LONDON (Reuters) - British new car sales tumbled by an annual 89% in May, only slightly less negative than April’s record 97% collapse, as car dealerships remained shuttered by the government’s coronavirus lockdown, industry data showed on Thursday.
New registrations of 20,247 units represented the weakest May for sales since 1952, the Society of Motor Manufacturers and Traders (SMMT).
Sales were down 51.4% in the first five months of 2020 but the industry is hopeful that a re-opening of dealer showrooms in England this week will help to spur a recovery.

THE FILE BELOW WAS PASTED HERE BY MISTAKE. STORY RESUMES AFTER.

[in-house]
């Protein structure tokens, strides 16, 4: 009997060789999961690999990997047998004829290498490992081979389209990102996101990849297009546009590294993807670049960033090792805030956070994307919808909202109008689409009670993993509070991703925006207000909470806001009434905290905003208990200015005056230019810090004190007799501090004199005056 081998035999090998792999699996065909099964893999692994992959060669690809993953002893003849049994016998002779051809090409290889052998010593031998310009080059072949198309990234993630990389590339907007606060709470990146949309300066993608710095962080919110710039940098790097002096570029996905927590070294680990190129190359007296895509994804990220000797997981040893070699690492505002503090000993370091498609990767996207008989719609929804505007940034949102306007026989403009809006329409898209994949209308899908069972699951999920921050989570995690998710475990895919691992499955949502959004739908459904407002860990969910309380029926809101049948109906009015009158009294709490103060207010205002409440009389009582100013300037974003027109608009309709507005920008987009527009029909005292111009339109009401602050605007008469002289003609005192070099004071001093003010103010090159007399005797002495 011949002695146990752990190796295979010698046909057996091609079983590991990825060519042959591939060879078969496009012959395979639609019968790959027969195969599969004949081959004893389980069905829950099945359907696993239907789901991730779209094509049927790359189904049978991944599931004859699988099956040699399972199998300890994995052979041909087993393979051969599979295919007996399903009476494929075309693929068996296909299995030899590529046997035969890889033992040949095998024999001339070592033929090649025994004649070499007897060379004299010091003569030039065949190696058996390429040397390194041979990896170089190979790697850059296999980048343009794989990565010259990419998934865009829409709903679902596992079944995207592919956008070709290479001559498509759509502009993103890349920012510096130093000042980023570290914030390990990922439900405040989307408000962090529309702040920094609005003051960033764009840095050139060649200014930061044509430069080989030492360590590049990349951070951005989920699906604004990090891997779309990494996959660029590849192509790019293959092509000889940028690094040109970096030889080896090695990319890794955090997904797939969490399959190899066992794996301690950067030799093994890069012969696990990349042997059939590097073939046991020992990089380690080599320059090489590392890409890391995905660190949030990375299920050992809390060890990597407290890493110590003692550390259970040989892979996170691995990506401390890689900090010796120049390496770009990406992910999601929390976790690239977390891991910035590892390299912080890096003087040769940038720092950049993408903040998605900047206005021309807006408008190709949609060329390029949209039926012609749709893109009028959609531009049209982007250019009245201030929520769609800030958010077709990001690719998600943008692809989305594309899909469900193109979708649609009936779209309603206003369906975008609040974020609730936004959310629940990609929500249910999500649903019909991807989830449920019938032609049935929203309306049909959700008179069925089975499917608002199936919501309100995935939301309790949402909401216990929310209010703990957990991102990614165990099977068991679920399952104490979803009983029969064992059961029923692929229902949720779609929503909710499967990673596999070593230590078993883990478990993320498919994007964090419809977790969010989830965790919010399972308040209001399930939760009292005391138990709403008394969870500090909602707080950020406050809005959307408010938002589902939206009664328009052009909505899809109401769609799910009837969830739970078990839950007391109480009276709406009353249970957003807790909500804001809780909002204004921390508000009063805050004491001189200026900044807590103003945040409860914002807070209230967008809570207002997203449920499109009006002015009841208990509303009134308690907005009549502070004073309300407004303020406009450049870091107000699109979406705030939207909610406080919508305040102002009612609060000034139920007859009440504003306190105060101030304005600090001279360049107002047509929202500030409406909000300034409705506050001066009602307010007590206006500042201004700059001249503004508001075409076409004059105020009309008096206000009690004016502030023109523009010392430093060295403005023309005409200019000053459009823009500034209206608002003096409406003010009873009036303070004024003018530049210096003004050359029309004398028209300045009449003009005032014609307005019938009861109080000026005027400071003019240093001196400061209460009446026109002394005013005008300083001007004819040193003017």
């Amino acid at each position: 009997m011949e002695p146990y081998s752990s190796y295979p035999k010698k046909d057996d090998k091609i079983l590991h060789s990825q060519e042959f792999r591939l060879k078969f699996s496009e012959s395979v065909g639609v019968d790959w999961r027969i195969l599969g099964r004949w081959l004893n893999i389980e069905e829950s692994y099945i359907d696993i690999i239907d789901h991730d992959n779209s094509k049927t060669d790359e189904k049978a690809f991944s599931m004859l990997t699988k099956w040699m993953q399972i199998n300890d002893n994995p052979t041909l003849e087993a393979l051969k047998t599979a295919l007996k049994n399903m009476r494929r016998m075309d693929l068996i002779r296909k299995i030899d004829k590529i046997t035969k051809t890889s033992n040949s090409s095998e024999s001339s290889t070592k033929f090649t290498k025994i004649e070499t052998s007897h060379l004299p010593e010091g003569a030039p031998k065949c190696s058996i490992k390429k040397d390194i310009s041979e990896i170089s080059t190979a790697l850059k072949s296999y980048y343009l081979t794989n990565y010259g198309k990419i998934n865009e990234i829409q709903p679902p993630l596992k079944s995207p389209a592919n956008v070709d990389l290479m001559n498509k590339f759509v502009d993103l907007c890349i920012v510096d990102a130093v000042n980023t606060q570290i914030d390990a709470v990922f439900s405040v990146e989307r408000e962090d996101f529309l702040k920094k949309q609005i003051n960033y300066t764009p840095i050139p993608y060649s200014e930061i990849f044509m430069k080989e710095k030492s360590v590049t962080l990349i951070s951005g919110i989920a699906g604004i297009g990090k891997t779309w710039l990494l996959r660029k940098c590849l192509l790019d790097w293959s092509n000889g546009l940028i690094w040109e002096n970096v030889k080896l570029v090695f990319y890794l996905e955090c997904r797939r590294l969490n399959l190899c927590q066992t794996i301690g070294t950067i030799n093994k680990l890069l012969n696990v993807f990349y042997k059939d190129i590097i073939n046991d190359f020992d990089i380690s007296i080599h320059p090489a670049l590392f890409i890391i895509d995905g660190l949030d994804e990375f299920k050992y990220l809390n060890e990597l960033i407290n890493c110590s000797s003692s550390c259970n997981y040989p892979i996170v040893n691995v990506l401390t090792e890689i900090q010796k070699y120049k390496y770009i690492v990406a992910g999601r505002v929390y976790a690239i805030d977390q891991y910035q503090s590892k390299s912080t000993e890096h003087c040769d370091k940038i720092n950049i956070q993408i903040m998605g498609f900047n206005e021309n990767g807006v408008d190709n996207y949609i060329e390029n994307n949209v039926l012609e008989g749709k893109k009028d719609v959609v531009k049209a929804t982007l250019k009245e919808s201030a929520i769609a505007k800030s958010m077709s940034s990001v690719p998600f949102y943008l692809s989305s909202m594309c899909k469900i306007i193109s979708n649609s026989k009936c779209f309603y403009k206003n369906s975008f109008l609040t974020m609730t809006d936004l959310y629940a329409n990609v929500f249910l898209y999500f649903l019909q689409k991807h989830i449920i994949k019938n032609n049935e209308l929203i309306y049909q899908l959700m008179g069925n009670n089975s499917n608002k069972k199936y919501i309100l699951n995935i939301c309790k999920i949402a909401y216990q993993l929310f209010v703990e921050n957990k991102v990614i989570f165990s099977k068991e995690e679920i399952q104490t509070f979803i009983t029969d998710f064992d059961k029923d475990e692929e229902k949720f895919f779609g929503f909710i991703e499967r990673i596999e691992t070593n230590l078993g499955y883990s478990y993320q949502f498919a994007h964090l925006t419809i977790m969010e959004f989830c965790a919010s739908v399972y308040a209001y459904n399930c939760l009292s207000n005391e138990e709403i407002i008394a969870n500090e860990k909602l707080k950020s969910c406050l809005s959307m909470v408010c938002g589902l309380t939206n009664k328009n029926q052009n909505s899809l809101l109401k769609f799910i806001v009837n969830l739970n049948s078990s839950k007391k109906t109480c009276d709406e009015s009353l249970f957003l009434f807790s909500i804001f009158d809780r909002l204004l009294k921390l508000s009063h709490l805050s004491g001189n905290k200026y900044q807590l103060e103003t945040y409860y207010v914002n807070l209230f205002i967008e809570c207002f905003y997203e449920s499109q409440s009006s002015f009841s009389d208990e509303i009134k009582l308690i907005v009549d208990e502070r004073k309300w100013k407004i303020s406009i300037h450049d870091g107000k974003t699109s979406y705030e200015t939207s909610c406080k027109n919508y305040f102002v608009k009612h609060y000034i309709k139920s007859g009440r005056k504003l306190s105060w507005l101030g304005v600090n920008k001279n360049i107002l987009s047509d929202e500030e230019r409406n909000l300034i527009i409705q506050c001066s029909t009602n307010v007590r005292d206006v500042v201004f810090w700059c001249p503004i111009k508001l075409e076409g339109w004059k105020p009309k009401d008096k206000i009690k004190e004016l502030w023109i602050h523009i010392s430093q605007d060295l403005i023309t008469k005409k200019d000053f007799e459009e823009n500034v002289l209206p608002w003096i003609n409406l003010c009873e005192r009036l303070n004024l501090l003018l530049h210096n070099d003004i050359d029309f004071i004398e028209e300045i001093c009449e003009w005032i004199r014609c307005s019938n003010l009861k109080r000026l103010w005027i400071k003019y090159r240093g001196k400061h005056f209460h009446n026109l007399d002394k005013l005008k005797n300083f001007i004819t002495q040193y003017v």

“Early reports suggest there is good business given the circumstances, although it is far too early to tell how demand will pan out over the coming weeks and months,” said Mike Hawes, SMMT chief executive.
“Restarting this market is a crucial first step in driving the recovery of Britain’s critical car manufacturers and supply chain, and to supporting the wider economy.”
The possibility that Britain’s transition out of the European Union ends in December with no new trade deal is also likely to weigh on carmakers, some of whom have highly integrated supply chains with the continent.
Nissan’s (7201.T) car manufacturing plant in Sunderland, northern England, which employs 7,000 people, is “unsustainable” if Britain leaves the EU without a trade deal, it said on Wednesday.
Writing by William Schomberg; editing by Kate Holton